Parametric characterization of an experimental vertical axis hydro turbine

George William Rawlings
The current research focuses on the design, fabrication, and testing of an experimental vertical axis tidal current turbine model to obtain first hand experimental data for use in validating numerical codes. In addition to obtaining repeatable experimental results using an entirely new system developed for the UBC towing tank, a parametric study was performed examining the effects of parasitic drag, tip losses, angle of attack, cambered blades, and shaft fairing on a free-stream device. The
more » ... eam device. The impacts on overall efficiency of each characteristic are quantified, leading to a prediction for the maximum efficiency of a free-stream device in the absence of losses. Upon the application of a venturi-style duct, significant gains were demonstrated in the shaft power acquired, as well as in the reduction of torque fluctuations. Application of downstream deflectors provided a further decrease in torque fluctuations with minimal decrease in efficiency, which is significant for structural considerations. A maximum Ck value of 0.473 was obtained for the ducted device compared to 0.272 for the free-stream case; however, the power produced was 12% less than what may be expected from a freestream rotor of cross-sectional area equivalent to the duct capture area. An investigation into drag characteristics of a free-stream device further quantified the drag coefficient that may be expected, as well as the fluctuations of forces in parallel with the free-stream flow. Experimental results were then compared with a commercial RANS solver CFD model from a parallel study. This validation will enable further numerical refinement of the optimum tip-speed ratio and solidity values identified in previous research, as well as further advancements into angle of attack, airfoil profile, and ducting configurations. Lastly, a case study was presented using specif'ing a ducted 3.375m x 3.375m rotor operating in Quatsino Narrows on Vancouver Island capable of powering approximately 17 homes.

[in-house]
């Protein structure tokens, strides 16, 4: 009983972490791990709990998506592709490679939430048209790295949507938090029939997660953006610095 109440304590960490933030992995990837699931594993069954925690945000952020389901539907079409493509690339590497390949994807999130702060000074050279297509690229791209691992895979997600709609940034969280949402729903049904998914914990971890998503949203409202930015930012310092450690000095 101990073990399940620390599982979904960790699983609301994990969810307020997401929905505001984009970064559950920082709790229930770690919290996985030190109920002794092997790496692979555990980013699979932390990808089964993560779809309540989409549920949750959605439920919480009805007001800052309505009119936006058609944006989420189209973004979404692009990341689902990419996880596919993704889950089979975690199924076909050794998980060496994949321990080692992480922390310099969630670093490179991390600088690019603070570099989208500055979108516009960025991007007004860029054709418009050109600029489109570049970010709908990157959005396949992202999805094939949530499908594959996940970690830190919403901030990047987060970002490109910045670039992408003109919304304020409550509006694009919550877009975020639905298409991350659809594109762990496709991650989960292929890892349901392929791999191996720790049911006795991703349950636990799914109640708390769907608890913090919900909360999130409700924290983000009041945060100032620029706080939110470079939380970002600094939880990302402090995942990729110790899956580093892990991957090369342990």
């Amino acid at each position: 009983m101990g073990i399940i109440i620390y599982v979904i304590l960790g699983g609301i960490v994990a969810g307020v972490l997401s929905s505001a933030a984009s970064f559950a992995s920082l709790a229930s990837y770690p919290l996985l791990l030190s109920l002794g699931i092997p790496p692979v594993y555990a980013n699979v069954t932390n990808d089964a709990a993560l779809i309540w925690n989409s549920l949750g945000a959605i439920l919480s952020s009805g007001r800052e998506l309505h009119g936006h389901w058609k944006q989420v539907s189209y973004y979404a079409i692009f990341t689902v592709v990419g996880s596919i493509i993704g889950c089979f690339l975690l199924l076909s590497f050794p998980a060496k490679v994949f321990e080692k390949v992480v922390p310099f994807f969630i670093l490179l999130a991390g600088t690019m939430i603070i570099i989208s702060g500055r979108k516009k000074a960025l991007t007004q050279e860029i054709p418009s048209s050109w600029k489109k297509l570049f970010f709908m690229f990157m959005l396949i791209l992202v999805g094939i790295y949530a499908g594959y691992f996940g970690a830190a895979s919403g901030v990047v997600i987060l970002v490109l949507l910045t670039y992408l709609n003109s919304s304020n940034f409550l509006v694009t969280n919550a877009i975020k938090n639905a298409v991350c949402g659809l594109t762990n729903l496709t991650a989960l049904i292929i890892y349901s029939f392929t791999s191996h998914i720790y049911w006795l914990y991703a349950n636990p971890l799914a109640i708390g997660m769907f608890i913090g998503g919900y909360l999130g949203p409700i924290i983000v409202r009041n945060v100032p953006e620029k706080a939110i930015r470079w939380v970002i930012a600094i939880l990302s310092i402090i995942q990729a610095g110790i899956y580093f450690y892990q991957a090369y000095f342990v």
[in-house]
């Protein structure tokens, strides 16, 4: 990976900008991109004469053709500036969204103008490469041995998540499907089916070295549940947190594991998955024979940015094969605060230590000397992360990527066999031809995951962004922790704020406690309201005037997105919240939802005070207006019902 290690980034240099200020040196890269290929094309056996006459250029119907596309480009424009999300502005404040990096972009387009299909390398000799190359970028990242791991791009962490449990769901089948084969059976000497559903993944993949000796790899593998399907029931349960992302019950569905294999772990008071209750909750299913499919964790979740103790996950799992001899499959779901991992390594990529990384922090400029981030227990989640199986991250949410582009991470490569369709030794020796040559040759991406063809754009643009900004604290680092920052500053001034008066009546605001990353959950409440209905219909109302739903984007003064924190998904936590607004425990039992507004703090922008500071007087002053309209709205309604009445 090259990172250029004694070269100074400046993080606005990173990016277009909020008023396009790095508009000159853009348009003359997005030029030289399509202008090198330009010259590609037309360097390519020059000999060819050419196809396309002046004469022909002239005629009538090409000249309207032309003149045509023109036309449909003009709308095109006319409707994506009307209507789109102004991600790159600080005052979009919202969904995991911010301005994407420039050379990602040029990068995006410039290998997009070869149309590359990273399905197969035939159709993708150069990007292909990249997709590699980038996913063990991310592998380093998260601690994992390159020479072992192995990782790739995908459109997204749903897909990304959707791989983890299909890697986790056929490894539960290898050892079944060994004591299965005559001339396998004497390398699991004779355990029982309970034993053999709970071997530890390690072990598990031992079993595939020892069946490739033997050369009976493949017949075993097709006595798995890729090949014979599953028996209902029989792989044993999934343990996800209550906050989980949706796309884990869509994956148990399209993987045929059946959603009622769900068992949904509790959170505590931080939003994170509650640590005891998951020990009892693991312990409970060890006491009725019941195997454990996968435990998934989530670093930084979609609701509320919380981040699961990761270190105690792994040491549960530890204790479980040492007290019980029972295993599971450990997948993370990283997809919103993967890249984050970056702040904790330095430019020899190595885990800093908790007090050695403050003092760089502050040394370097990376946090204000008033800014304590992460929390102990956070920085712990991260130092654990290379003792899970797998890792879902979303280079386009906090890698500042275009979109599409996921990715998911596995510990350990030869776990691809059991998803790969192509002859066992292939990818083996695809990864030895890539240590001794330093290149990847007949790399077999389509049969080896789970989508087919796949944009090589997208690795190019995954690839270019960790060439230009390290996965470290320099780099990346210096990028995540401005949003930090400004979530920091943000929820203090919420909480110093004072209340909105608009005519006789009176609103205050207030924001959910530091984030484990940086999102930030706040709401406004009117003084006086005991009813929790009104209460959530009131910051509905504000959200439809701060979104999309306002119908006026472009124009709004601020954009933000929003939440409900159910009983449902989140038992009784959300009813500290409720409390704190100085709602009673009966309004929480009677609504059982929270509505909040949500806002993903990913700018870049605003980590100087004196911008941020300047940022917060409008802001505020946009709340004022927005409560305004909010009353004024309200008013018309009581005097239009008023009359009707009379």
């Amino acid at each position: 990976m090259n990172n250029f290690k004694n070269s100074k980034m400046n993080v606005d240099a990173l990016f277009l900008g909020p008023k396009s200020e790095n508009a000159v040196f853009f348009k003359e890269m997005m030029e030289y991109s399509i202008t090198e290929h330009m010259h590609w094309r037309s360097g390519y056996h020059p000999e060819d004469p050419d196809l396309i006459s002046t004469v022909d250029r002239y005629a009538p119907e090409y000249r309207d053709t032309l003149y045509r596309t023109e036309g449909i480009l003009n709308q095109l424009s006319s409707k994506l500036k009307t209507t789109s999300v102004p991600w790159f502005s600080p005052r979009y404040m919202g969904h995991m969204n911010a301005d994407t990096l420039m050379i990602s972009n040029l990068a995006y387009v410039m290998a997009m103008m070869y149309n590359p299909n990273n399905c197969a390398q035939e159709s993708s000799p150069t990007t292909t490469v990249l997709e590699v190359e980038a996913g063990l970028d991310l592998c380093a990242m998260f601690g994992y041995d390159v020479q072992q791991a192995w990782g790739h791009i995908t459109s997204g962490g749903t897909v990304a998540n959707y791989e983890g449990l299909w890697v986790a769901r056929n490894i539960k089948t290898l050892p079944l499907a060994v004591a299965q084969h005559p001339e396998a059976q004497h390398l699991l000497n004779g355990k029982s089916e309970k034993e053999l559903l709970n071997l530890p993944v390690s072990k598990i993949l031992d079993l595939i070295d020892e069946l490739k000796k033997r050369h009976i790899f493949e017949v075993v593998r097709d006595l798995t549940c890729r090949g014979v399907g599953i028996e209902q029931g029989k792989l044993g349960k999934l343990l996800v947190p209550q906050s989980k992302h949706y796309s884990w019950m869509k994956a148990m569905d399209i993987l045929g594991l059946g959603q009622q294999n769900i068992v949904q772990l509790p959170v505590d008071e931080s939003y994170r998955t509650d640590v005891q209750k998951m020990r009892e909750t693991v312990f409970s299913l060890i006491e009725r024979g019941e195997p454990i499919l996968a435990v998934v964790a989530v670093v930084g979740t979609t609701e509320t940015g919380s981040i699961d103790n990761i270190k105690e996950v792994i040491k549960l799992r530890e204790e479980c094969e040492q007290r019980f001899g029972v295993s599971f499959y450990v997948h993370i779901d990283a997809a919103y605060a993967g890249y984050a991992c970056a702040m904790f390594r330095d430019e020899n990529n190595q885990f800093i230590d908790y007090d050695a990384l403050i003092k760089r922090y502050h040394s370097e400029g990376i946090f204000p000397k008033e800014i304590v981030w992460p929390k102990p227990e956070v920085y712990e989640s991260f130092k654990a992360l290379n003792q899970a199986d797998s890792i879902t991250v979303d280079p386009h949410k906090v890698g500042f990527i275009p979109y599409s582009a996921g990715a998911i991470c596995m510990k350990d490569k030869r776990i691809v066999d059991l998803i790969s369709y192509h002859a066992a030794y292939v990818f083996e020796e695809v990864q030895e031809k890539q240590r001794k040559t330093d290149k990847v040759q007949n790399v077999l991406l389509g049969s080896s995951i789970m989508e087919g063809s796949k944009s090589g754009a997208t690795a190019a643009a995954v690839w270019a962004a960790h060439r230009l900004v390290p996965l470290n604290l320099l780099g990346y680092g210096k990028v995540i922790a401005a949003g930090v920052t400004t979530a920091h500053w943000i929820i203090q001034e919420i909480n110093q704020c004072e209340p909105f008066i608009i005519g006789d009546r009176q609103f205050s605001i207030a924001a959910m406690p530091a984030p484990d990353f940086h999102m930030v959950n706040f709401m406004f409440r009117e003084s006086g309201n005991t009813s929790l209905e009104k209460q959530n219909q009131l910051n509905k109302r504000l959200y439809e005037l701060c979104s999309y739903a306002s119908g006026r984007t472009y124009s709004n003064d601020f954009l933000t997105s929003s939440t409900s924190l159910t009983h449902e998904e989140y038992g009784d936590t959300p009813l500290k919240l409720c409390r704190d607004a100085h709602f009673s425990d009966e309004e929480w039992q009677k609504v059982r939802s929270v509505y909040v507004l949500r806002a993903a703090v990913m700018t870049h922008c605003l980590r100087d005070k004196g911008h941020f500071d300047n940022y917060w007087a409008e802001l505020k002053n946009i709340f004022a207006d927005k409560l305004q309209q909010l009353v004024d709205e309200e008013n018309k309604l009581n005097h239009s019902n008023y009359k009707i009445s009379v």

doi:10.14288/1.0068009 fatcat:75iqku3aong6jgrcwiijfq7jim